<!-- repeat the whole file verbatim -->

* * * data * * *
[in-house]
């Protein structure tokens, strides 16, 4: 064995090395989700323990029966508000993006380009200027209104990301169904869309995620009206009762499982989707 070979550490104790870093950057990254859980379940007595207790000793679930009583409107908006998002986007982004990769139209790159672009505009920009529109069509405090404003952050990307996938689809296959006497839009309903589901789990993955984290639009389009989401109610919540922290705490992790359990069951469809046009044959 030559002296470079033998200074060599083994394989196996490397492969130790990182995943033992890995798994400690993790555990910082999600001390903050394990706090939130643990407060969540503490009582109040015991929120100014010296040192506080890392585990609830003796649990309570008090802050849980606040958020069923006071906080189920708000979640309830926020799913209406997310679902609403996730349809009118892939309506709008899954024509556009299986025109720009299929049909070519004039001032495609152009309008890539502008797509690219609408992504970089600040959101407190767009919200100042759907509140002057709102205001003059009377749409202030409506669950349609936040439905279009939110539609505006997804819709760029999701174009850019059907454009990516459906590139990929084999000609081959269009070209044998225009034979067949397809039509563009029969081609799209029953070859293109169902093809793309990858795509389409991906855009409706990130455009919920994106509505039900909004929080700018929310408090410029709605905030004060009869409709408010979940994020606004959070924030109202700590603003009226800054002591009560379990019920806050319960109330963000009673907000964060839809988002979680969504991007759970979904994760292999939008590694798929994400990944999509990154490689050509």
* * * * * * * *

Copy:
[in-house]
């Protein structure tokens, strides 16, 4: 064995090395989700323990029966508000993006380009200027209104990301169904869309995620009206009762499982989707 070979550490104790870093950057990254859980379940007595207790000793679930009583409107908006998002986007982004990769139209790159672009505009920009529109069509405090404003952050990307996938689809296959006497839009309903589901789990993955984290639009389009989401109610919540922290705490992790359990069951469809046009044959 030559002296470079033998200074060599083994394989196996490397492969130790990182995943033992890995798994400690993790555990910082999600001390903050394990706090939130643990407060969540503490009582109040015991929120100014010296040192506080890392585990609830003796649990309570008090802050849980606040958020069923006071906080189920708000979640309830926020799913209406997310679902609403996730349809009118892939309506709008899954024509556009299986025109720009299929049909070519004039001032495609152009309008890539502008797509690219609408992504970089600040959101407190767009919200100042759907509140002057709102205001003059009377749409202030409506669950349609936040439905279009939110539609505006997804819709760029999701174009850019059907454009990516459906590139990929084999000609081959269009070209044998225009034979067949397809039509563009029969081609799209029953070859293109169902093809793309990858795509389409991906855009409706990130455009919920994106509505039900909004929080700018929310408090410029709605905030004060009869409709408010979940994020606004959070924030109202700590603003009226800054002591009560379990019920806050319960109330963000009673907000964060839809988002979680969504991007759970979904994760292999939008590694798929994400990944999509990154490689050509």